Standard and Poor’s invents a poor debt standard. Let’s call their bluff!
Glenn Dyer and Bernard Keane|
Jul 30, 2014 12:43PM |EMAIL|PRINT
Standard & Poor’s arbitrary warning about debt provides a great opportunity for Australia if we want to do something about the stubbornly high dollar, write Glenn Dyer and Bernard Keane.
To the amazement of many of the country’s economic policymakers, ratings agency Standard & Poor’s have imposed a qualified AAA stable credit rating on Australia.
Yes, S&P reaffirmed Australia’s AAA stable rating yesterday, but in discussing possible reasons for a ratings down grade in the future, said “we could also lower the ratings if significantly weaker than expected budget performance leads to net general government debt rising above 30% of GDP.”
That got some in the media excited, and Treasurer Joe Hockey too, who grabbed at the statement with the enthusiasm of the drowning for a lifeboat in an interview with AFR’s Phil Coorey. Hilariously, Hockey dared to refer to “an assumption of bipartisan support to fix the budget’’ as crucial to maintaining our credit rating.
That’s Joe Hockey — whose idea of bipartisanship in opposition was to call Labor’s attempts to wind back middle class welfare “the politics of envy” and “class warfare”. If that’s your idea of bipartisanship Joe, you might want to buy a dictionary.
But back to S&P and its new 30% limit. Did the agency undertake any consultation with key policymakers? One senior figure derided the limit, pointing out that on that basis most countries wouldn’t get a AAA rating. If we applied the S&P limit, Canada and Germany shouldn’t currently have their triple-A rating — their net government debt is above 30% (33.1% for Canada in late 2013 and just over 55% for Germany at the end of last year). Switzerland would be on the cusp of a downgrade with a net debt to GDP ratio of 27.8%. The UK’s ratio is 86%, while the US has a ratio of 89% (see figures here).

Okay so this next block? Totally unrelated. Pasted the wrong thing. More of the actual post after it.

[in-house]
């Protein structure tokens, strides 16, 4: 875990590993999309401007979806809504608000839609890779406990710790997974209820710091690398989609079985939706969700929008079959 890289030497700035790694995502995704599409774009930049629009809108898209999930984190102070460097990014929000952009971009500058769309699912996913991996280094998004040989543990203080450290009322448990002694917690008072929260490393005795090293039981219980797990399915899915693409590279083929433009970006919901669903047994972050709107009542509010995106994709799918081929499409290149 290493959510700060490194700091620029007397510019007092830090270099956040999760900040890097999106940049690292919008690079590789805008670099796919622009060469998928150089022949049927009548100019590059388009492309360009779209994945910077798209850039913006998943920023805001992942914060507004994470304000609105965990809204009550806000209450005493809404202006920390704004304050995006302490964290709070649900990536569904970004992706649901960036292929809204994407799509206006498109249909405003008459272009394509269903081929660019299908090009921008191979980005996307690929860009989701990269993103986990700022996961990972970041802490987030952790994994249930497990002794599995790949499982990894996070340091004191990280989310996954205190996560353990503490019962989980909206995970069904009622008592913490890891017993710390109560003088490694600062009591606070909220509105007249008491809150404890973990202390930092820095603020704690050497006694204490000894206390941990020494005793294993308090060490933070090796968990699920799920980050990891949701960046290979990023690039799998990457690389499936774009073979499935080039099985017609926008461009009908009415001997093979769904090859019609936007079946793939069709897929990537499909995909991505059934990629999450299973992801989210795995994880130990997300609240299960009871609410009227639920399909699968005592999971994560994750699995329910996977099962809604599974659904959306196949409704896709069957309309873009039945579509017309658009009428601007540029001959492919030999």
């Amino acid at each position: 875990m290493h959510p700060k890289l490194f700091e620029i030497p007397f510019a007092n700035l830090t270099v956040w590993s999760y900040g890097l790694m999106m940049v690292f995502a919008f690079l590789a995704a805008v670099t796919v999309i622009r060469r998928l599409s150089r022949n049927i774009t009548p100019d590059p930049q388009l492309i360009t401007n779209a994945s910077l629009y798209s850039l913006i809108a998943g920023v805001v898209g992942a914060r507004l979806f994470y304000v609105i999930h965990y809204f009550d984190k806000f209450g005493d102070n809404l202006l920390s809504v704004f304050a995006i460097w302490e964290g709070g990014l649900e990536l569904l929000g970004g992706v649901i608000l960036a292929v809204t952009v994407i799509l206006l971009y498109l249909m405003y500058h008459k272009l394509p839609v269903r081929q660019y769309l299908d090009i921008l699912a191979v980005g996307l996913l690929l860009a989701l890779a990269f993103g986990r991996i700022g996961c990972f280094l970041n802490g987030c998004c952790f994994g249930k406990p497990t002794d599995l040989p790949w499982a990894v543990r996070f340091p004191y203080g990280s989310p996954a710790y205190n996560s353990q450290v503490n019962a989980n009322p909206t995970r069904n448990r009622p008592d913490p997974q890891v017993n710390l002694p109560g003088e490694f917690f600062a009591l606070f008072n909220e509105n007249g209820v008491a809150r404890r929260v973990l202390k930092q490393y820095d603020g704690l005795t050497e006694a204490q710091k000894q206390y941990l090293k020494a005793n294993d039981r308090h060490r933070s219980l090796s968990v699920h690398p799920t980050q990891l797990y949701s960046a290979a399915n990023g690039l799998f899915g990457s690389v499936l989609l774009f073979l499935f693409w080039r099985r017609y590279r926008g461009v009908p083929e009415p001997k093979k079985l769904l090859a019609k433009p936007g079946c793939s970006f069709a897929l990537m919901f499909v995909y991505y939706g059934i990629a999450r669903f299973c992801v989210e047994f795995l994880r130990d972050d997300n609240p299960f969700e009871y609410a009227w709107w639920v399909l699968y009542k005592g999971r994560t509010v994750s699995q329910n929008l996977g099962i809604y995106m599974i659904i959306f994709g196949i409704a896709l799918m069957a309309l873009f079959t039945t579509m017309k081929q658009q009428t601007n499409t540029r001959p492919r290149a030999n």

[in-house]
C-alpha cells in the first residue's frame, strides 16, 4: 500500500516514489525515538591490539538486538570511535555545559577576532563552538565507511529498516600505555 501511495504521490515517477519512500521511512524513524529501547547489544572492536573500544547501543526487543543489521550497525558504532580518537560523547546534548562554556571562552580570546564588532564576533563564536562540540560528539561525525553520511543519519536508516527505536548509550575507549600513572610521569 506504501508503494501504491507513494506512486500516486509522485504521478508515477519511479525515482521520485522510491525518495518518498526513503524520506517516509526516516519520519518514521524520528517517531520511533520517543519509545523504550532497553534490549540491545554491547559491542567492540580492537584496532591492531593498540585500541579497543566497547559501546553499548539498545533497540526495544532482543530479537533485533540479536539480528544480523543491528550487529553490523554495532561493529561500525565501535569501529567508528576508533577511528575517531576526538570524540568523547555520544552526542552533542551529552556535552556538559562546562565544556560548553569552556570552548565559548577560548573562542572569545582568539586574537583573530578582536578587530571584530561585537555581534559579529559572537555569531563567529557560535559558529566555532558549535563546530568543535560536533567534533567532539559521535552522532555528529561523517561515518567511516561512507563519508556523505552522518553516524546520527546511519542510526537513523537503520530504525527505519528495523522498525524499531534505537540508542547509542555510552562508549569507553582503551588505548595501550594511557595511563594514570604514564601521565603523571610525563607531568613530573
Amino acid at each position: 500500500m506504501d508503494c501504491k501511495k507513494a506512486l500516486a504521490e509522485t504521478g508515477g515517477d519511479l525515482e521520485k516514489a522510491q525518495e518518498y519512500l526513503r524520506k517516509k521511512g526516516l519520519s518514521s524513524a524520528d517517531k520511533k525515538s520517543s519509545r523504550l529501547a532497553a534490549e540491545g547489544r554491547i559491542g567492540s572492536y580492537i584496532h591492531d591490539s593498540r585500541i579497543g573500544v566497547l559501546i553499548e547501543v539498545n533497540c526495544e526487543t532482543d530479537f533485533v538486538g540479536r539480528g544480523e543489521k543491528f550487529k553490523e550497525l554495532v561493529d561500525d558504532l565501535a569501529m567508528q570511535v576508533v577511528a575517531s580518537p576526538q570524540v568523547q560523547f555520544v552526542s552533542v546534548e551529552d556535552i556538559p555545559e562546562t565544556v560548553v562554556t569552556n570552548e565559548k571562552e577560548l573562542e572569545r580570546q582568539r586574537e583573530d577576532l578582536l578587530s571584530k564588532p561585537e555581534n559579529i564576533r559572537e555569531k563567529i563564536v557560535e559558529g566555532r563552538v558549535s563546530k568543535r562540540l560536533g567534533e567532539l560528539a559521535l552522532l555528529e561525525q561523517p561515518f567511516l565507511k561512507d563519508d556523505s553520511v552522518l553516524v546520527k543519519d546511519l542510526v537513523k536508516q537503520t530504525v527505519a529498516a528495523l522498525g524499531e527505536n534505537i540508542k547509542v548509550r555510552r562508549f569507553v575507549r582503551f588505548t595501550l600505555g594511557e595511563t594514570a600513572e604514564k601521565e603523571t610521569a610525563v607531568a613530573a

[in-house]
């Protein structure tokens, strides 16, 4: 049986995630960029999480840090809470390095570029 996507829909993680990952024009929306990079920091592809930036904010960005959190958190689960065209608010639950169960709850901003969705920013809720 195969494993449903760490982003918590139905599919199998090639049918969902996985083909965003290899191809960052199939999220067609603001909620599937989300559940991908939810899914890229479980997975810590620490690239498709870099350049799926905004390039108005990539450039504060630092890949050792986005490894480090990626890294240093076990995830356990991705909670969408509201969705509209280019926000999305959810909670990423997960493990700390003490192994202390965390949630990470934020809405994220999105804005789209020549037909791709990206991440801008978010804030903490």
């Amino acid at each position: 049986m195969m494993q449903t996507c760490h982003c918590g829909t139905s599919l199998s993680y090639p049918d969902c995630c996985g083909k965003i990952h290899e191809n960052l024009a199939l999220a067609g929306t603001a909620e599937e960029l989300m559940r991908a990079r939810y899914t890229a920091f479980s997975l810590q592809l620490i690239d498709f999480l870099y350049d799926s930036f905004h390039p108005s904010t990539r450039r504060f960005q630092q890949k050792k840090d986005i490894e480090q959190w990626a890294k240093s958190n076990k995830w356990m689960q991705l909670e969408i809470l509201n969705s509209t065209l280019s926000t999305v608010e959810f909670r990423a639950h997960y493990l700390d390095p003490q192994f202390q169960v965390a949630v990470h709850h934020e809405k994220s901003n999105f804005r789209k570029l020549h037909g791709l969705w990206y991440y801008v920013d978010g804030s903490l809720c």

What’s Australia’s current debt level? Um… 19.8% for federal and state debt, forecast to rise to 21.4% in 2015 and then falling to 20.6% in 2017. That might be why, despite the 30% limit, S&P admits “Australia’s public finances remain strong — with low debt, deficits and debt-servicing costs — although they have weakened as a result of the global recession.”
But here’s a thought — with the Reserve Bank, exporters of all sizes, the government, Treasury and tourism operators anxious about the continuing high value of the Aussie dollar, S&P has given us an easy way to get the dollar down — just commit to adding another $200 billion of debt in the next six years (we don’t have to actually spend it, just forecast it) and get the rating down to AA or less. Call S&P’s bluff, stampede it into changing the rating, and get the dollar down by 10 to 15% very quickly. Then, sit back and watch export income surge and pump up the federal budget. Sure, we’d have to lift interest rates (to crunch domestic inflation), but they’re currently at record low levels anyway.